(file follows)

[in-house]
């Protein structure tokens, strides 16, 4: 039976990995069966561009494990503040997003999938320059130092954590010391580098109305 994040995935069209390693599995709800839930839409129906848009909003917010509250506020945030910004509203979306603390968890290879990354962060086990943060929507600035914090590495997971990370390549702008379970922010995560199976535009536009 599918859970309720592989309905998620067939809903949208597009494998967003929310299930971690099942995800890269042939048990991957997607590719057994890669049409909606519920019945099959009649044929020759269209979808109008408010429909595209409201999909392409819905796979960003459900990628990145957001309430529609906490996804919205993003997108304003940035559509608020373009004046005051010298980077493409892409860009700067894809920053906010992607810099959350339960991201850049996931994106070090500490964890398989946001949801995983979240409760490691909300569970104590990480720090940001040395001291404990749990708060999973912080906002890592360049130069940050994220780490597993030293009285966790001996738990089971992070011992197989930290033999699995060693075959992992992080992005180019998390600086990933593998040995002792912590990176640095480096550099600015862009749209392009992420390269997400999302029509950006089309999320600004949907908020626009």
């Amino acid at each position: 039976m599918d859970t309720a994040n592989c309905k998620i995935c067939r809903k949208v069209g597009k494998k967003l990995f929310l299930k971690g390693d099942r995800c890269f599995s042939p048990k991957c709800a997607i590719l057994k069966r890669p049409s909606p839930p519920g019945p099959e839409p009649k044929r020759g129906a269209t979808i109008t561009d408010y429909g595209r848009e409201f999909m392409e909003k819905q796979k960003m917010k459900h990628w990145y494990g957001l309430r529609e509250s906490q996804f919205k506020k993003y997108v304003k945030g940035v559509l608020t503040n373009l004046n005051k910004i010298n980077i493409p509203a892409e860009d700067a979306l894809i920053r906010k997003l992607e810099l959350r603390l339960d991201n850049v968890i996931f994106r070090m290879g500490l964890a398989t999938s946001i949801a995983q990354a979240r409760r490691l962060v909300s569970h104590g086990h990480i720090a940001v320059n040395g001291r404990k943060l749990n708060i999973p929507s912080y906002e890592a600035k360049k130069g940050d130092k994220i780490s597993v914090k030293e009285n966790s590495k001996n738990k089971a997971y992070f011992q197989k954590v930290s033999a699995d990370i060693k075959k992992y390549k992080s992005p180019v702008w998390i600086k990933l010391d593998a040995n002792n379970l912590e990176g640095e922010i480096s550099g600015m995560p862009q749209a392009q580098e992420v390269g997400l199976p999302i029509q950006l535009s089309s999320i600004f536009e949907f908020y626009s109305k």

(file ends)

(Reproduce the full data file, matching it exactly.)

[in-house]
């Protein structure tokens, strides 16, 4: 039976990995069966561009494990503040997003999938320059130092954590010391580098109305 994040995935069209390693599995709800839930839409129906848009909003917010509250506020945030910004509203979306603390968890290879990354962060086990943060929507600035914090590495997971990370390549702008379970922010995560199976535009536009 599918859970309720592989309905998620067939809903949208597009494998967003929310299930971690099942995800890269042939048990991957997607590719057994890669049409909606519920019945099959009649044929020759269209979808109008408010429909595209409201999909392409819905796979960003459900990628990145957001309430529609906490996804919205993003997108304003940035559509608020373009004046005051010298980077493409892409860009700067894809920053906010992607810099959350339960991201850049996931994106070090500490964890398989946001949801995983979240409760490691909300569970104590990480720090940001040395001291404990749990708060999973912080906002890592360049130069940050994220780490597993030293009285966790001996738990089971992070011992197989930290033999699995060693075959992992992080992005180019998390600086990933593998040995002792912590990176640095480096550099600015862009749209392009992420390269997400999302029509950006089309999320600004949907908020626009």
């Amino acid at each position: 039976m599918d859970t309720a994040n592989c309905k998620i995935c067939r809903k949208v069209g597009k494998k967003l990995f929310l299930k971690g390693d099942r995800c890269f599995s042939p048990k991957c709800a997607i590719l057994k069966r890669p049409s909606p839930p519920g019945p099959e839409p009649k044929r020759g129906a269209t979808i109008t561009d408010y429909g595209r848009e409201f999909m392409e909003k819905q796979k960003m917010k459900h990628w990145y494990g957001l309430r529609e509250s906490q996804f919205k506020k993003y997108v304003k945030g940035v559509l608020t503040n373009l004046n005051k910004i010298n980077i493409p509203a892409e860009d700067a979306l894809i920053r906010k997003l992607e810099l959350r603390l339960d991201n850049v968890i996931f994106r070090m290879g500490l964890a398989t999938s946001i949801a995983q990354a979240r409760r490691l962060v909300s569970h104590g086990h990480i720090a940001v320059n040395g001291r404990k943060l749990n708060i999973p929507s912080y906002e890592a600035k360049k130069g940050d130092k994220i780490s597993v914090k030293e009285n966790s590495k001996n738990k089971a997971y992070f011992q197989k954590v930290s033999a699995d990370i060693k075959k992992y390549k992080s992005p180019v702008w998390i600086k990933l010391d593998a040995n002792n379970l912590e990176g640095e922010i480096s550099g600015m995560p862009q749209a392009q580098e992420v390269g997400l199976p999302i029509q950006l535009s089309s999320i600004f536009e949907f908020y626009s109305k």